With Vanderbilt’s spring practice in the books, here’s what we know and what we learned about the Commodores as we head into summer drills.
Vanderbilt finally took a step in the right direction in Derek Mason’s third year by beating Georgia, Ole Miss and Tennessee and qualifying for the Independence Bowl. With 16 starters returning, 18 including specialists, the Commodores feel they have the leadership, momentum and continuity to scale a little higher in 2017.
Vanderbilt Commodores Spring Practice Redux
1. So Much Still Hinges On Kyle Shurmur’s Development
Shurmur was showing unmistakable signs of improvement at the end of the regular season … and then he closed his sophomore year by playing one of his worst games as a Commodore in the bowl game.
While Vandy will lean heavily on the ground game and D, Shurmur is the fulcrum on which the 2017 season will pivot. Plus, the program lost depth and experience at the position when senior No. 2 Wade Freebeck announced on Feb. 27 that he was seeking a transfer. Shurmur was sharp throughout the spring and noticeably more comfortable with the offense and his receivers. He continues building rapport with a receiving corps that didn’t lose a single significant player to graduation.
2. The Backfield Will Be Among The SEC’s Deepest
When all else fails on offense, coordinator Andy Ludwig knows he can lean heavily on a collection of talented backs that grew deeper in March.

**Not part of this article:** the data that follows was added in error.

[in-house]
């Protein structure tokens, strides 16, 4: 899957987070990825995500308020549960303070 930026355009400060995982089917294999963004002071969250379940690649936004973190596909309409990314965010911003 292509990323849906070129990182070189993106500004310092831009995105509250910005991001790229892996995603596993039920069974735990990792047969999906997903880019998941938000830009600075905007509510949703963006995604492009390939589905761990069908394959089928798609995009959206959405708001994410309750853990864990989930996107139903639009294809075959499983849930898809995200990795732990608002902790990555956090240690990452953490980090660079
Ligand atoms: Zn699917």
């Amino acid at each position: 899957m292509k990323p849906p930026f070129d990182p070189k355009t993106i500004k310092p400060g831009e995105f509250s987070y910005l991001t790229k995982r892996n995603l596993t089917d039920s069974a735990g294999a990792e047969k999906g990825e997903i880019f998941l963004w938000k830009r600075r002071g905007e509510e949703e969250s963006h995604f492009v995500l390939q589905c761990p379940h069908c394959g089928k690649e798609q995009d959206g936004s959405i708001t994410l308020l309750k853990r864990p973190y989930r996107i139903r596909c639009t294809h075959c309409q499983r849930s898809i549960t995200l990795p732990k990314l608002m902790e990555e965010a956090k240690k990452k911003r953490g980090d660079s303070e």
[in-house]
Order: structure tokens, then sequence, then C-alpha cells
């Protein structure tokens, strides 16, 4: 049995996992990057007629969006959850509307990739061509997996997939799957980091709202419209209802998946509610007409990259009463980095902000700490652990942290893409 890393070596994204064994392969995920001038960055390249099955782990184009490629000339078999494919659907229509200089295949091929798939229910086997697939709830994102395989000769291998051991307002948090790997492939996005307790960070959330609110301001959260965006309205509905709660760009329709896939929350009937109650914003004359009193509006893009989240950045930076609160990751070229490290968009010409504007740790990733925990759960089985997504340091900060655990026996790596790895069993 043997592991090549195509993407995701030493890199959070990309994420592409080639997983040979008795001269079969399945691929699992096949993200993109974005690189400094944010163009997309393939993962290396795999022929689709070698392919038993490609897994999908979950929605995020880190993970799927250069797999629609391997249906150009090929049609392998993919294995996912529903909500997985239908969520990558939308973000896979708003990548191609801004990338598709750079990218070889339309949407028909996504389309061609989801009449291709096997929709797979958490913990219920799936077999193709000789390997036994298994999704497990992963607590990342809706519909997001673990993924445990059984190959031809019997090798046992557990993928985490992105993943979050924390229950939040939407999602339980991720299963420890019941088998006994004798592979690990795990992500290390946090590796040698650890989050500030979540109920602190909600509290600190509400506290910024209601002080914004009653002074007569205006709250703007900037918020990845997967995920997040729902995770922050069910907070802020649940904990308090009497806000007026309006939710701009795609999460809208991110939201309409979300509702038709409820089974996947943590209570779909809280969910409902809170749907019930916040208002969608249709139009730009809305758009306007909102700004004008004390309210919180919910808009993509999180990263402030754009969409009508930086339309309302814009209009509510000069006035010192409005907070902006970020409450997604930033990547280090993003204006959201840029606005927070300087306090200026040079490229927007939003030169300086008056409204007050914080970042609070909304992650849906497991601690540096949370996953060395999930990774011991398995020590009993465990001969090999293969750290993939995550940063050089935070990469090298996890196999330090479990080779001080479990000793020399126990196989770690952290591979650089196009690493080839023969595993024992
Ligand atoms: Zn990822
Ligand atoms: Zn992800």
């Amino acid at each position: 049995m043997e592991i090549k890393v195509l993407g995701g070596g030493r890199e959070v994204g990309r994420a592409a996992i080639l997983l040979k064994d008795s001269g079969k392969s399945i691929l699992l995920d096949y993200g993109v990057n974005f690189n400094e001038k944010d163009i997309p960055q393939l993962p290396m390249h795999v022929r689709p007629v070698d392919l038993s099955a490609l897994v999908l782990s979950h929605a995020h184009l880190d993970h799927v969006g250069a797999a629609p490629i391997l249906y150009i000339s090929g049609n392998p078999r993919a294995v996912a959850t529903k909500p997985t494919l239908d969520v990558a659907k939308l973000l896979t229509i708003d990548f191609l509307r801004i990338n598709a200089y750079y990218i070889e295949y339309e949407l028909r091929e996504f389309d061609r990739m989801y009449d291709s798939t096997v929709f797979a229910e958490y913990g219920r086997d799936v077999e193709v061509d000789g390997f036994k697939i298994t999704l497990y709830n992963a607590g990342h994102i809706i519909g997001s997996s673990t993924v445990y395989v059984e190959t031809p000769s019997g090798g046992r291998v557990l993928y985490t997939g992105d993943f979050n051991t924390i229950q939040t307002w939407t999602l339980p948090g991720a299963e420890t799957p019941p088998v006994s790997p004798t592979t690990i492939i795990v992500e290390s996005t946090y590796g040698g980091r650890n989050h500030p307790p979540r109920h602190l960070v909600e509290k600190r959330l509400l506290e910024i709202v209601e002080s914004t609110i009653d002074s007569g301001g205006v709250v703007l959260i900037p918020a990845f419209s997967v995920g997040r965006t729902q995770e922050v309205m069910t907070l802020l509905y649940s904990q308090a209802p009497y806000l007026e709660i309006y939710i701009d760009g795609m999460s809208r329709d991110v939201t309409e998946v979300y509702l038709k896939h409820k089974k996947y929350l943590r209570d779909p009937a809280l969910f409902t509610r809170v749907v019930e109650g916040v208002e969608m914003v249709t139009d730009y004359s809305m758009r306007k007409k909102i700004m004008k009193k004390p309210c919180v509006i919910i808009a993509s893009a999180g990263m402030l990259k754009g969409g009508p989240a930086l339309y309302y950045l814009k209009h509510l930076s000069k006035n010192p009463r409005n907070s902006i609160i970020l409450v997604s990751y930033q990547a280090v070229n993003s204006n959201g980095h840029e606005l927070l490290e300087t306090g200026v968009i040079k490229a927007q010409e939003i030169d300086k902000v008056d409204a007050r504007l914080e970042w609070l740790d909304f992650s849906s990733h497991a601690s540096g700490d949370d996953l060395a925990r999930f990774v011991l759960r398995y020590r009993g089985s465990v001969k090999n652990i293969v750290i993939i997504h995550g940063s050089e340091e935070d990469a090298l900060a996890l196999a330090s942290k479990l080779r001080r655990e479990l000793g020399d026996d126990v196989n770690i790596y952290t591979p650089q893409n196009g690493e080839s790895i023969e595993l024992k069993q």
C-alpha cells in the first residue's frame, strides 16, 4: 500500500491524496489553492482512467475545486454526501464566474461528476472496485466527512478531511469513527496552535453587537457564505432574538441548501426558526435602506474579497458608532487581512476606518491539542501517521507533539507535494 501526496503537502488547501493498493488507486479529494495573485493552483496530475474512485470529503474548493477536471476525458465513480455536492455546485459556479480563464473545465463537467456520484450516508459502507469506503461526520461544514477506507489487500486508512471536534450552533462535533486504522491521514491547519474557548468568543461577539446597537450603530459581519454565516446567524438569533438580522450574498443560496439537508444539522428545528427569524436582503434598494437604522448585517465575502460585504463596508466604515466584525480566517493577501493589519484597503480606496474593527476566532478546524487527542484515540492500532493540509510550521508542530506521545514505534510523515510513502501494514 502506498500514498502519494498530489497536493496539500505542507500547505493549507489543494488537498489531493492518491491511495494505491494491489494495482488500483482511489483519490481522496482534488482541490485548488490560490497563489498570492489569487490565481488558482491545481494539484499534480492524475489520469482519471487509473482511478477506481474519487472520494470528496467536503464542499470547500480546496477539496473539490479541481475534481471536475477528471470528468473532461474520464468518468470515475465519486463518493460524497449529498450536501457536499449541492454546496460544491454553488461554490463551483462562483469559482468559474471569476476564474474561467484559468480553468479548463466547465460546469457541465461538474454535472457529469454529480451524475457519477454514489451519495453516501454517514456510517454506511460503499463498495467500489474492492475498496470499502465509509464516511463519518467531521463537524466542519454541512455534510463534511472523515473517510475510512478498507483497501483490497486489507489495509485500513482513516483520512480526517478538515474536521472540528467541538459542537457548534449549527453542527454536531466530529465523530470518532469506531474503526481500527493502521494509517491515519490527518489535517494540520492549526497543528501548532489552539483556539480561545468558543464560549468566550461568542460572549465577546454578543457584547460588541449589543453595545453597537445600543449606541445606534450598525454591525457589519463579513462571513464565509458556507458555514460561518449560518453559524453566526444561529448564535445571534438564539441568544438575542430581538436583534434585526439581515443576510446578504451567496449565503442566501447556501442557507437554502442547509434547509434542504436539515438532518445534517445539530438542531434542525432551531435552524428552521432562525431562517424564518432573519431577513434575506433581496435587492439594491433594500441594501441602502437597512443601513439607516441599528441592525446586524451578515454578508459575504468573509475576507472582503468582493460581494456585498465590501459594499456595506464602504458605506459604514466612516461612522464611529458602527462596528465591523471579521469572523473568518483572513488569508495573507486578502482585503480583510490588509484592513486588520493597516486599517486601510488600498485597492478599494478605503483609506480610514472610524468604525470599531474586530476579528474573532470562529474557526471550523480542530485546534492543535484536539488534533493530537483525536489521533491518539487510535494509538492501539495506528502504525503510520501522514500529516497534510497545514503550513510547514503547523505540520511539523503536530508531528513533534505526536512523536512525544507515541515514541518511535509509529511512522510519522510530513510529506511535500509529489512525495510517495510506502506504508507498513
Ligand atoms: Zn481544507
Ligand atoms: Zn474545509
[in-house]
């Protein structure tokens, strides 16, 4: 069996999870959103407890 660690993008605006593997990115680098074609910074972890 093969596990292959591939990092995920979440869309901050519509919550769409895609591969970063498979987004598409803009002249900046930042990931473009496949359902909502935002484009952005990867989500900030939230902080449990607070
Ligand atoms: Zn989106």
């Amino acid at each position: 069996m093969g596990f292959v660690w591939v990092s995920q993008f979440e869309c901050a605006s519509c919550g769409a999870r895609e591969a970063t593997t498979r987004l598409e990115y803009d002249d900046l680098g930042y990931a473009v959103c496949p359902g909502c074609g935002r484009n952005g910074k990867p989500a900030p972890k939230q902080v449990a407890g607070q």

Ralph Webb is the ground game’s obvious front man, rushing for more than 1,000 yards in each of the last two seasons. However, the staff didn’t need to learn anything new about its senior star, so it gave more spring reps to junior Khari Blasingame and redshirt freshman Jamauri Wakefield. And both backups were very impressive, showcasing the physicality and giddy-up to avoid any drop-off when Webb needs breathers in the fall. Webb may be the workhorse, but Vandy opponents will be surprised later in the year at how tough it is to bring down his reserves as well.
3. Reshuffled O-Line Will Keep Staff Up At Night
Mason is maintaining a positive outlook, but the offensive line could be the Commodores’ weakest link this season.
You don’t get better by losing your two most valuable blockers, All-SEC LT Will Holden and steady C Barrett Gouger. The experiment of moving starting RT Justin Skule to the left side has gone well so far. But it remains unclear who’d fill Skule’s old job or who’s prepared to step up at the pivot. Fortunately, junior G Bruno Reagan is taking on more of a leadership role this offseason, and the program has shown a recent propensity for taking raw recruits and developing them into consistent and reliable road-graders.